Centuries old racial inequity has been laid bare. 111,000 Americans are dead from COVID-19. 21 million people are out of work. Communities brace themselves for wildfires in the west, hurricanes in the east, and turbulence around the 2020 Presidential election. Turbulence with this level of global reach, systemic impact, and sustained uncertainty is unprecedented. The results could be transformational—or tragic. What will it take to use this moment as a tipping point toward equity, justice, and a thriving planet for generations to come? Only history will tell. However, we can be sure that resilient nonprofits will provide the backbone for the courageous leadership, sustained movement building, innovative and reliable social services, and bold policy that can usher in a better future. Funders can help nonprofits rise to the challenge.
How can funders help nonprofits adapt to our new and unstable reality, and re-emerge even better able to create change, advocate for equitable policies, and deliver essential services?
Nonprofits Adapting to Disruption
In the fall of 2018, the S. D. Bechtel, Jr. Foundation along with a small team of researchers and fellow funders embarked on a study of what it takes for nonprofits to survive and even thrive amid disruptions, and how can funders help grow their resilience. Resilience, we defined as, nonprofits’ ability to respond effectively to change and adapt successfully to new and unforeseen circumstances while staying true to mission. (The full report is here.)
Between the fall of 2018 and late 2019, we spoke with nearly 60 nonprofit leaders who bounced back from a range of disruptions—difficult leadership transitions, shifts in funding priorities, policy wins, hurricanes, wildfires, cyberattacks, and much more. As we listened to how their organizations responded and adapted to significant change, seven characteristics of the leaders and their teams stood out as critical: 1) they were galvanized by their commitment to a purpose that was larger than themselves and their organizations; 2) they confronted the reality of their situation head on while holding onto faith that they would ultimately prevail; 3) they looked to the future in order to navigate an uncertain present; 4) they openly shared and discussed what was going on; 5) they empowered their teams to act; 6) they created space for rest and renewal; and 7) they tapped into their rich webs of social connections for support and partnership.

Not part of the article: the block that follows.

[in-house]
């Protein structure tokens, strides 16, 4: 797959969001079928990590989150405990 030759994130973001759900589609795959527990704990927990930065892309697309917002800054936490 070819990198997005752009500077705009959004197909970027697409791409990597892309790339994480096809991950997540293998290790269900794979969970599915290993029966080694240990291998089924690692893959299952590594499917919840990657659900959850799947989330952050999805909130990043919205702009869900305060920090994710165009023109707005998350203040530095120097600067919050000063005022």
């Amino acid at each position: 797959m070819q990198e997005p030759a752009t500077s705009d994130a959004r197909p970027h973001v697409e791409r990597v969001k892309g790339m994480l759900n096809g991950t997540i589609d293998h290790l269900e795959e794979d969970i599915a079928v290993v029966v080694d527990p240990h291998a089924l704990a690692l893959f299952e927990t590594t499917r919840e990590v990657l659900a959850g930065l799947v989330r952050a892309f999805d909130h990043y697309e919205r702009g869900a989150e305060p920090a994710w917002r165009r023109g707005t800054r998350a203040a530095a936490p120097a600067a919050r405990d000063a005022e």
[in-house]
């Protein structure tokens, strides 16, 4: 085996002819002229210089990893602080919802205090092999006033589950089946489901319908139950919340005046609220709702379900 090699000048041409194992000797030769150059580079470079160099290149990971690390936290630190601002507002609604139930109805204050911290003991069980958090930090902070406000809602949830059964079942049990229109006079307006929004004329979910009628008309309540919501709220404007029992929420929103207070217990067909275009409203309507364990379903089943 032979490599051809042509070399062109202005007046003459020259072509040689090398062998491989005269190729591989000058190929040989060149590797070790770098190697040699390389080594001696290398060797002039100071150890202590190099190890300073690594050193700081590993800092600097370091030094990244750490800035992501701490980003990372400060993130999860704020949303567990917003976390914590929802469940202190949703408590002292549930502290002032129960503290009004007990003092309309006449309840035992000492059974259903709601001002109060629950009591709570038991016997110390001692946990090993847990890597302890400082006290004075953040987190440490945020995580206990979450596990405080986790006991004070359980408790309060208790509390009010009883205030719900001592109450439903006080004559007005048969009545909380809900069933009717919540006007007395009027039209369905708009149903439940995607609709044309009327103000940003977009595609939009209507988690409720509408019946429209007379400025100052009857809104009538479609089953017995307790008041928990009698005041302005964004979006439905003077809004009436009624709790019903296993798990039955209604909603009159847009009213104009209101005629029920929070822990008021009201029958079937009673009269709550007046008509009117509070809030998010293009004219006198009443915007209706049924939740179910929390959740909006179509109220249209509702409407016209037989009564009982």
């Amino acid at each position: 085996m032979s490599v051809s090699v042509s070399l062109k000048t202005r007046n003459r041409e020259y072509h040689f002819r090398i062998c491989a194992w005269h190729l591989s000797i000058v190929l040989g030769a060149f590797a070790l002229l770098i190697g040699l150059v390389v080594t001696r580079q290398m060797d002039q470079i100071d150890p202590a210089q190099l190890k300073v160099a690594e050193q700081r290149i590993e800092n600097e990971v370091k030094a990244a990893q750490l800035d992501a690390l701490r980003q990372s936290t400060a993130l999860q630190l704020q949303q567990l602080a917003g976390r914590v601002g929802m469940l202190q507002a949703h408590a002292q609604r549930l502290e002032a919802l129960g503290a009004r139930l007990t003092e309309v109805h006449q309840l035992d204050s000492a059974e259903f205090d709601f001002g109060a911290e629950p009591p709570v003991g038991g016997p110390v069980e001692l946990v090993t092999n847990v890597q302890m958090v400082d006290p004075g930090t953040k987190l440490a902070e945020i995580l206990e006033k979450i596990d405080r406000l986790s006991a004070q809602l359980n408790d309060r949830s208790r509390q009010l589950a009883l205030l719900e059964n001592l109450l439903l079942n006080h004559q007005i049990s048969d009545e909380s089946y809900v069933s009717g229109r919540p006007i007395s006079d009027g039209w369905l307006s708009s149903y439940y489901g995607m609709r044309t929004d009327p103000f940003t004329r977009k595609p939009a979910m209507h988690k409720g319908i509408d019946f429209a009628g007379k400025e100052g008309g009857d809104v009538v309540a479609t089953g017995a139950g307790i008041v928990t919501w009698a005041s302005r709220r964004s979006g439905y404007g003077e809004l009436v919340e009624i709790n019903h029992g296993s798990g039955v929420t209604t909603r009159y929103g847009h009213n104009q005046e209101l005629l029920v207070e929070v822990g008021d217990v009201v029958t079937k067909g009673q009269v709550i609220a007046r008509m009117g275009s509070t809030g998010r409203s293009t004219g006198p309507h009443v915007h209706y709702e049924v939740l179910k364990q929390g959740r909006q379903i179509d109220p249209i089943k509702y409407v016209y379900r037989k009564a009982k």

Importantly, these seven characteristics were on top of having the fundamental assets needed to keep the nonprofit afloat during tough times—in particular, access to flexible funding or a reserve that allowed the nonprofit to respond to new demands or opportunities. While we found that flexible funding is necessary for nonprofits to survive, it is not sufficient. Financial resources were not the first thing leaders spoke about when reflecting on what helped them navigate major disruptions. Instead, the leaders spoke of characteristics that helped them use their assets to effectively reconfigure and adapt to changing circumstances.
While the seven characteristics continue to ring true for the funders and nonprofits we have been in touch with, the pandemic, its ripple effects, and the current rage and reckoning with racial injustice are evolving our understanding of how funders can be of most help. Below we outline funder recommendations from the study that are of particular relevance now, as well as more recent observations.
How Funders Can Support Nonprofit Resilience
Meet immediate needs, while investing in nonprofits’ long-term resilience. Nonprofits are, at once, fighting for their own survival and on the frontlines of the response. Resilience in the face of COVID-19 for many nonprofits will mean staying afloat, adapting near term programming, and longer-term reimagining of their work for the new (and changing) reality. Funders can keep an eye to the future and what it will take to enable long-term resilience, while responding to immediate needs. (Check out IISC’s helpful framework for understanding these different stages, from emergency response to resilient futures.)
Remain committed to your grantees. Listen intently and give nonprofits the time and space to craft a response. Inquire and offer support, while also recognizing that remaining committed may mean sitting back when a nonprofit is navigating turbulence. We’ve heard several nonprofit leaders comment on how important it is to simply know a funder is committed for the long haul.